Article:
But if X refers to an external object then there is already perception occurring that gives us X and this adds nothing.

If X refers to an appearance then an analysis of appearances is necessary to complete the thesis. In realist theory appearance is the subject's perceptual form, but a form is a relationship not an object that can have properties such as red. Therefore this must be a representational sense-data theory of appearance as an intermediate inner object which can be red. But then for the statement "X is red" to be infallible, representational sense-data theory would have to be infallible. Representationalism is certainly not infallible, and directness as certainty does not follow.

Statements in the form "X is p" use words standing for volitionally formed concepts which cannot possibly be infallible (even when true).

The Objects of Perception

There can be questions of detail about what is the true object of perception. For example in perceiving a cool temperature by touch, is the real object of awareness the heat-energy level of the object, the rate at which heat conducts away from the skin, or the lowered energy state in the skin? The method for answering such questions follows that used for color, determine whether a subject can detect variations in an attribute while the others are held constant. This line of inquiry is about attributes and will not distinguish sensation from perception.

I. Discrimination of Entities is what distinguishes perception from sensation. Focus of attention can be on an attribute or the entity but we are aware of attributes, actions, and relationships as actions, attributes, and relationships of entities.

Perception is not a sequence of snapshots, each one a percept. Perception is an ongoing process of monitoring the environment and actively seeking stimulation.

Awareness of entities is not uniformly clear and discriminating, but modified by attention and limited by perceptual specificity.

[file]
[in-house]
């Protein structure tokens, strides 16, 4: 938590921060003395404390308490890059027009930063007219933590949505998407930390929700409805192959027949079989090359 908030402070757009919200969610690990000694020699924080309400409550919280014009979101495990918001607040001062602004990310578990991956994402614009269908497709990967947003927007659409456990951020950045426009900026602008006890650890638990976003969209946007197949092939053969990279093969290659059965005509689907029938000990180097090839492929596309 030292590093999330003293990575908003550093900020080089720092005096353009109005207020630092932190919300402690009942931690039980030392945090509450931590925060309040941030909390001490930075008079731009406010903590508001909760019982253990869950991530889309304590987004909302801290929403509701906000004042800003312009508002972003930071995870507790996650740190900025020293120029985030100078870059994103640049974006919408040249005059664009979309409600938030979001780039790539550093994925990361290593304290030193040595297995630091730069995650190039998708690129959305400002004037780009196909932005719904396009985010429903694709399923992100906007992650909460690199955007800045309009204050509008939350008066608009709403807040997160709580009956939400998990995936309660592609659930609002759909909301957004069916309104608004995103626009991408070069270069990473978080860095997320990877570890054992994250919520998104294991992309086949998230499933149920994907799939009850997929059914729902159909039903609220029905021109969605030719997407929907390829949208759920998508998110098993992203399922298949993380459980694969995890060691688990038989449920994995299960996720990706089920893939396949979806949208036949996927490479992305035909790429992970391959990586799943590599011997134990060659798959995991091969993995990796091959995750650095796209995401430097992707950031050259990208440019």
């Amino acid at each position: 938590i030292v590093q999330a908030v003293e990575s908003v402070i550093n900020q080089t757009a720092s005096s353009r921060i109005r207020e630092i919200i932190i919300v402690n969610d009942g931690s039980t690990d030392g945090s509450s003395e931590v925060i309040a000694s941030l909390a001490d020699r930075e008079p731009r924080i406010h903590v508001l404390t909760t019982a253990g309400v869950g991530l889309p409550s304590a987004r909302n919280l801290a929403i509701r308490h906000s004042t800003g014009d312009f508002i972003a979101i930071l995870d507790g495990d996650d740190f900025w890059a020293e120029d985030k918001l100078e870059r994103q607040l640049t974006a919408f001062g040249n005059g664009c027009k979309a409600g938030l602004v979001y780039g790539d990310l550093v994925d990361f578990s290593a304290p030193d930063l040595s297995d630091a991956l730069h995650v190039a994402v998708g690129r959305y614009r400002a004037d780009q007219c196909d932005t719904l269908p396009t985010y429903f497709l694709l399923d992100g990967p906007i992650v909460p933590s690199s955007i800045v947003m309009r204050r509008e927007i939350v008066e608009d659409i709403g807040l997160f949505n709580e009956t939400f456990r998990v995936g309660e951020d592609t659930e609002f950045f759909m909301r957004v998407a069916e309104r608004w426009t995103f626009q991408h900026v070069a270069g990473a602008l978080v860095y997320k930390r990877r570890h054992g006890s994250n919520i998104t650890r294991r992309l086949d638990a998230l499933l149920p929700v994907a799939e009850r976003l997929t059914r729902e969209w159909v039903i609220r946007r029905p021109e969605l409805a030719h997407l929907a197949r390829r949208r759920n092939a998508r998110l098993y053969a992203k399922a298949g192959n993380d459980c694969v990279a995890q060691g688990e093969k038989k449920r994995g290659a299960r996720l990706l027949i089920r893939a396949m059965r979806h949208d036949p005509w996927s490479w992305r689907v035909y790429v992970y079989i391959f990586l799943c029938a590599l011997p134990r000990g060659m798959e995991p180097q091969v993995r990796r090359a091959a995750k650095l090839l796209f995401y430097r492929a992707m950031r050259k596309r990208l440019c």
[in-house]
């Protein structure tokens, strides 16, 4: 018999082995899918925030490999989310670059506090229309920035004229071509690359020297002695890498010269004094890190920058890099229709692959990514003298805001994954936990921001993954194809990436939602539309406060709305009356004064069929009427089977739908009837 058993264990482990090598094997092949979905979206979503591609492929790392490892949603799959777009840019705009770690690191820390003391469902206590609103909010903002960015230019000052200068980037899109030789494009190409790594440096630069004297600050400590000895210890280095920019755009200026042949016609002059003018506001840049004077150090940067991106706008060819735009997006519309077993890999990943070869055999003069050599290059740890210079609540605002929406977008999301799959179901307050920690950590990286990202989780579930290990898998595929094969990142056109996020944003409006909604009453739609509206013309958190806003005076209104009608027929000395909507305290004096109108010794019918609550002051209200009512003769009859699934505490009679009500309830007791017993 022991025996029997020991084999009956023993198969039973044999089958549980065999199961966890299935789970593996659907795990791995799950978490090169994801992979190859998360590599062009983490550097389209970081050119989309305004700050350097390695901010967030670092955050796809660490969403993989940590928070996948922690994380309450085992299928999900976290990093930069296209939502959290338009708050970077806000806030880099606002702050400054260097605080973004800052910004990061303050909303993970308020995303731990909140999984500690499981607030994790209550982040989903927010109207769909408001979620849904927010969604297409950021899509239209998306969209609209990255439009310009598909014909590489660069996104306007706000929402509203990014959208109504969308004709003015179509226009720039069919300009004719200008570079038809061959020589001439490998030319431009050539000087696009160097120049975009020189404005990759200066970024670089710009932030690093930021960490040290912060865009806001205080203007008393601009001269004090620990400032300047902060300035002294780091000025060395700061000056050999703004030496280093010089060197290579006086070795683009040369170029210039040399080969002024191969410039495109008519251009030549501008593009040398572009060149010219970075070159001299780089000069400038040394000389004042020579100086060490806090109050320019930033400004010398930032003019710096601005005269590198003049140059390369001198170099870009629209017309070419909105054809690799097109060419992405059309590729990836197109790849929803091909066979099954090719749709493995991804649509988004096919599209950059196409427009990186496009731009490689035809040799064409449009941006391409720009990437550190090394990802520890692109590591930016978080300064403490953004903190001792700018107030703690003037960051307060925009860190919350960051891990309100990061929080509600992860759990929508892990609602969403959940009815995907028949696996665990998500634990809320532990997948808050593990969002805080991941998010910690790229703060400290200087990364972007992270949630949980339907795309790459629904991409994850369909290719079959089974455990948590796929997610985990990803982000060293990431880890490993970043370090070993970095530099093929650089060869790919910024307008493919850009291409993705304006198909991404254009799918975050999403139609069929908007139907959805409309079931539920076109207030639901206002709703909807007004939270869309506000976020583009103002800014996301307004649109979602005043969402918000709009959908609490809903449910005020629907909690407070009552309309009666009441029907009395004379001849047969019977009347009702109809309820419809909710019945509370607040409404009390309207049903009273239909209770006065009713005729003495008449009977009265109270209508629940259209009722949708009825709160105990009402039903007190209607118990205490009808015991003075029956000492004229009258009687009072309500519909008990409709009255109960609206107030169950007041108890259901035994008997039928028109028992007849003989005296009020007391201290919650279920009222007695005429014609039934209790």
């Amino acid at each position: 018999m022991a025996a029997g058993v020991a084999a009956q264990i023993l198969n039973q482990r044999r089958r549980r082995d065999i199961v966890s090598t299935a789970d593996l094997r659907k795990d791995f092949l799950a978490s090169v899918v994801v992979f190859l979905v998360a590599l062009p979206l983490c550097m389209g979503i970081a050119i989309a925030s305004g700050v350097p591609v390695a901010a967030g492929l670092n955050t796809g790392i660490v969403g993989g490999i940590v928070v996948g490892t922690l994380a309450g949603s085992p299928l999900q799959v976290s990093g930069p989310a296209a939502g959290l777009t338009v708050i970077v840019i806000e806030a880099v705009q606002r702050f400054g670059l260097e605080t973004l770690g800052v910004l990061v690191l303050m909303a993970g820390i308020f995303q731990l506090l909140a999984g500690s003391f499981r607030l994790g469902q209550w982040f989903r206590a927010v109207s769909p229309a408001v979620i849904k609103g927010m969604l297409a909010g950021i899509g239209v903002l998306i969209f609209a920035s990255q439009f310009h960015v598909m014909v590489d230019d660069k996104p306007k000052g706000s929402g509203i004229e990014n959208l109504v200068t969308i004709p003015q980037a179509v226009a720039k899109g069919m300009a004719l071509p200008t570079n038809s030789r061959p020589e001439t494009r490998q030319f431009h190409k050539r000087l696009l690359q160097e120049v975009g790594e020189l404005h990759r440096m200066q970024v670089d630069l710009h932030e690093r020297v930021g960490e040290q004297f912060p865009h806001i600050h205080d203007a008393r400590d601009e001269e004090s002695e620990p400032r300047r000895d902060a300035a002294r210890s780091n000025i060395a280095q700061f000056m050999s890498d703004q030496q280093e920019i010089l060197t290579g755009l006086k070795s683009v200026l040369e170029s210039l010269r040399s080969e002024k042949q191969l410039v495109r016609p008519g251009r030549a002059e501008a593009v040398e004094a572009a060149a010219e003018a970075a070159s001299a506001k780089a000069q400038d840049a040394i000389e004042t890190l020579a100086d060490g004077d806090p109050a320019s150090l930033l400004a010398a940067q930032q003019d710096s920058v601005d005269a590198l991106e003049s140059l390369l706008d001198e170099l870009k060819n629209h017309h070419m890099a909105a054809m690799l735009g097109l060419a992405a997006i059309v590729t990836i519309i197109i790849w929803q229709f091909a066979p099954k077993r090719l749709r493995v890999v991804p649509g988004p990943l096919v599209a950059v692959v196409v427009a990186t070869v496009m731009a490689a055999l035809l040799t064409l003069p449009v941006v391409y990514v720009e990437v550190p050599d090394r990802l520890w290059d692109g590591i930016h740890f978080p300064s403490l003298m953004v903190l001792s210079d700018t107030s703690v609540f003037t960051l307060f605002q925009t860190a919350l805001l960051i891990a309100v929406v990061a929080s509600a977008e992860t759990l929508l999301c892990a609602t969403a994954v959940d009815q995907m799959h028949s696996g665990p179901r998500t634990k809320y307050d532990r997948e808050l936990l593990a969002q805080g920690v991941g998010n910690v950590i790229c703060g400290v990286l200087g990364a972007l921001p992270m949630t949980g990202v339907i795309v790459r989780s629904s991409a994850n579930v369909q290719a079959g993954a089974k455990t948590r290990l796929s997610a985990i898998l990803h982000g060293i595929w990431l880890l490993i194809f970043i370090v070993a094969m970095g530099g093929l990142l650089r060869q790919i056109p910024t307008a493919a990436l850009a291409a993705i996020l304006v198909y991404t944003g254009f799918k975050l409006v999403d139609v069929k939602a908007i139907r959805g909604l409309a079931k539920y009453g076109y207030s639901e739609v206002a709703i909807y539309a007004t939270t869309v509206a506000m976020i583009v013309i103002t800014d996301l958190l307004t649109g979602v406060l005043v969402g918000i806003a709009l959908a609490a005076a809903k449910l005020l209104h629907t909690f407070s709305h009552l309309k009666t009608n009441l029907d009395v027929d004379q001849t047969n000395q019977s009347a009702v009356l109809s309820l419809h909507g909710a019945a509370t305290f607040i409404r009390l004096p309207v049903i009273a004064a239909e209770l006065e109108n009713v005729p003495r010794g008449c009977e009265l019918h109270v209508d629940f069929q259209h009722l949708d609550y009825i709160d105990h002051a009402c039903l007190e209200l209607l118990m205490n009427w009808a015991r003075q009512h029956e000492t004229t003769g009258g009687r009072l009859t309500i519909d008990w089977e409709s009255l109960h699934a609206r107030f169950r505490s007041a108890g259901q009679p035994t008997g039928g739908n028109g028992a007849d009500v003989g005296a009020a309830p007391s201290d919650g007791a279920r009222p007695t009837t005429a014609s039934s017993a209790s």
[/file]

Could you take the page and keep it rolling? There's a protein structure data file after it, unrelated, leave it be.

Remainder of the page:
II. Entities and Attributes - Hume's Question

We see a variety of qualities in a perceptual field and notice some of them go together. This lead's to Hume's question: "What binds the qualities together?" Nothing given perceptually binds them, so either:

1) We are guided by some past experience in what goes together. (Hume's answer) or

2) The perceiver imposes an organizing structure - a category - on the sensory manifold. (Kant's answer)

The question is invalid because it has the matter backward and does so because it assumes and employs the thesis of sensationalism. But we begin with the awareness of the whole apart from its background, then we isolate individual qualities. To selectively focus on an object and wonder why the shape and color go together, or the color and texture, is a highly conceptual perspective presupposing a great deal of prior knowledge. That perceived qualities go together is given. The real question is how does a mind come to separate them?

III. The Essence of Perceptual Discrimination is the idea of an entity.

An entity is the subject of its attributes, actions and relationships. The edge between figure and ground implies there is more to see and invites exploration. Sensations do not point beyond themselves.